This past week I have had the pleasure of attending the Resource Recycling Conference in New Orleans as part of a grant I was awarded. I met all sorts of amazing people and have really great ideas that I’m bringing home to figure out how to implement them in our area, but the one thing that we are already doing amazing with is composting.
On the county level, the Solid Waste District has a compost site located on Zigler Road in La Porte that residents of La Porte are able to bring their grass clippings, branches, leaves and other types of yard waste to and drop it off for free. Businesses are allowed as well but do have to pay a small tipping fee.
From there we are able to chip most of the larger wood items and turn them into mulch, while the other items are able to be mixed together and then left to break down as we turn them into compost. Granted, the making of compost on a larger scale is a bit more trickier of a balance compared to what you or I make at home, but it eventually does happen and we are able to then keep our compost site sustainable by selling our mulch and compost that we have made to homeowners and businesses.
Composting is one of my most favorite things to talk about because all great growing starts with having the best soil that you can afford. And while gardening isn’t always the cheapest of hobbies to get involved in, making your own compost at home can be completely free. Of course I teach classes through the Solid Waste District of La Porte County to introduce people to the basics of composting, but also I welcome experienced gardeners of all levels to attend and let me help them to troubleshoot any composting issues they may be having.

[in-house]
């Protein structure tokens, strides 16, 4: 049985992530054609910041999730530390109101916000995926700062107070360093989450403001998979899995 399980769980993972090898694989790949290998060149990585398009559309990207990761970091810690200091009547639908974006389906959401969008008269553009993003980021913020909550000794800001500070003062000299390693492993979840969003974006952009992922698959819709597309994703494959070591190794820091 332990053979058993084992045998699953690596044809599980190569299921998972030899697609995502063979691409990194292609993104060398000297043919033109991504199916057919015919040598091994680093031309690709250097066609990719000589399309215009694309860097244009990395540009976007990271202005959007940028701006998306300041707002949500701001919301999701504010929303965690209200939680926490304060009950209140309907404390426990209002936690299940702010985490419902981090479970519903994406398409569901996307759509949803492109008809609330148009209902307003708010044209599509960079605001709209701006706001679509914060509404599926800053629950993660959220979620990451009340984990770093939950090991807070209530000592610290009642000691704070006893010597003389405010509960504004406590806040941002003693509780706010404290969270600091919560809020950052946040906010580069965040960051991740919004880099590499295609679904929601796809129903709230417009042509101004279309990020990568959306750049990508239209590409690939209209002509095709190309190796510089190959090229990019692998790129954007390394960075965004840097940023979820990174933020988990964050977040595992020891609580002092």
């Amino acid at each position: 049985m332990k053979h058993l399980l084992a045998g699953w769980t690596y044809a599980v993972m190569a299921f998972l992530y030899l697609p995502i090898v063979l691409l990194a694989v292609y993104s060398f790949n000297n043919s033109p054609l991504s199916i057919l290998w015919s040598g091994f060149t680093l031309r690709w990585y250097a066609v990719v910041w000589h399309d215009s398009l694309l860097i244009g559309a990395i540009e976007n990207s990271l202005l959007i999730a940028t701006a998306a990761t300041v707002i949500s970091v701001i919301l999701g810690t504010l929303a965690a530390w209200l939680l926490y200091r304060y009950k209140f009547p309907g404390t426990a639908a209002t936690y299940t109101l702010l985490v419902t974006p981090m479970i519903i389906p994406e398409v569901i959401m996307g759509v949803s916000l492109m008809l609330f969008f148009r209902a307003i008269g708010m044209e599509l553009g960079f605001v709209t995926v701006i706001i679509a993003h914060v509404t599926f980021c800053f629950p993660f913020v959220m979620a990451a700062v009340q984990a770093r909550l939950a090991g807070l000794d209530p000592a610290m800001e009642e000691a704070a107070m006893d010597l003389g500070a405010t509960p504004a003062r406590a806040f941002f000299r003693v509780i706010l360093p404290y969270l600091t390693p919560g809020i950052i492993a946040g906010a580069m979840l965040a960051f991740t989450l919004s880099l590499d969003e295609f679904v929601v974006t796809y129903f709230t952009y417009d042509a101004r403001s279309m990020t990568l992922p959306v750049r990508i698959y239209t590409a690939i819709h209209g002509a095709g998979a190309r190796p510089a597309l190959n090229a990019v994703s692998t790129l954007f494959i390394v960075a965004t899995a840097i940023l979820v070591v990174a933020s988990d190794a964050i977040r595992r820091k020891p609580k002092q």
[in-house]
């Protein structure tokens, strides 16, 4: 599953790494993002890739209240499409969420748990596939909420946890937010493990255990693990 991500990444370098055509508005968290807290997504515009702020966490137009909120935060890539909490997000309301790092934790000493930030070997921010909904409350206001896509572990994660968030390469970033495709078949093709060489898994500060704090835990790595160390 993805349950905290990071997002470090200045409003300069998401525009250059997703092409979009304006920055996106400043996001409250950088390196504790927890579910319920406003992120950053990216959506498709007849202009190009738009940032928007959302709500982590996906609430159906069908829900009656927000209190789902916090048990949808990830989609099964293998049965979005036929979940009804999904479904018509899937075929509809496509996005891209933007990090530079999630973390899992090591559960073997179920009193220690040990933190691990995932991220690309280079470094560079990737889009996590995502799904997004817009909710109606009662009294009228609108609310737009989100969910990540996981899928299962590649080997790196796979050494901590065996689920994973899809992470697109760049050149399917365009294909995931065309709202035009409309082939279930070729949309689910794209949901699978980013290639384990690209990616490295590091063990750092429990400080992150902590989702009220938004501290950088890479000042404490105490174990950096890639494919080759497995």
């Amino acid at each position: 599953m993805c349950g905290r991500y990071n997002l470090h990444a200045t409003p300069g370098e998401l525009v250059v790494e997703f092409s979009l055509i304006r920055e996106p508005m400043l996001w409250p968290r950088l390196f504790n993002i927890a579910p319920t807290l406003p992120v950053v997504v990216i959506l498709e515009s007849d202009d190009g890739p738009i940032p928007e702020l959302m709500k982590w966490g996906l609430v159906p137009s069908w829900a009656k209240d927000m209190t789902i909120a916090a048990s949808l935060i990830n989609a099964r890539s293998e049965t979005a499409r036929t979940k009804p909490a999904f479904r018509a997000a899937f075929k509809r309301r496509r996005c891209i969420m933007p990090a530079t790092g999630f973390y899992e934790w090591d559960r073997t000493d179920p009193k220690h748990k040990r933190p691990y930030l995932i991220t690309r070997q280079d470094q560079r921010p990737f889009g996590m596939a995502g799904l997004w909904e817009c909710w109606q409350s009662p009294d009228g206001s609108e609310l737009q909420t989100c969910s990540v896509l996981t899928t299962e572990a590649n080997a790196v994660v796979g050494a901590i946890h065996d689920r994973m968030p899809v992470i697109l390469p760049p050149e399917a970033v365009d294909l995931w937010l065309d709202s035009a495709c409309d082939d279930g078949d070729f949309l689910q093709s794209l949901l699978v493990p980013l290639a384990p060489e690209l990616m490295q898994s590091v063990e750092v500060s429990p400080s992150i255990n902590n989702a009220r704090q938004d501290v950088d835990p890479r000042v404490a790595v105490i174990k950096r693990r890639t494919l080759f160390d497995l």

Often times it is something that just needs a little fine tuning such as adding in more dry ingredients to balance out the wet items in your pile, or vise versa. Most of our country is trying to convert their public compost sites into being able to accept organics, which in this case refers to all food waste. While in our area that requires an entire different permitting process through IDEM, we are currently not able to accept food waste.
However, composting is so easy that it can be done small scale even if you don’t have a yard to do it. I know plenty of folks that have started compost bins under their kitchen sinks and have been having great success. And when I say that I’m talking no gnats, no smells and they are actually making compost right there from their leftover banana peels, coffee grounds and more.
If you would like to learn how to compost or maybe even just fine tune what you have going on, I will be teaching composting classes at our new compost site on Zigler Road this Wednesday, Sept. 4. You can choose whichever time fits you best and RSVP to attend. Classes will be held at 10 a.m., 2 p.m. and 6 p.m. Call 326-0014 to let us know when to expect you, so that I can be sure to bring enough materials along with me.
Our area is doing amazing things. While we hear other areas are switching to organic food waste pickups, our county is doing a fine job of not having to transport our food any further than our own compost containers.
Sacha Burns is an organic gardener and owner of Sunkissed Organics in Pinola. She may be reached at firstname.lastname@example.org.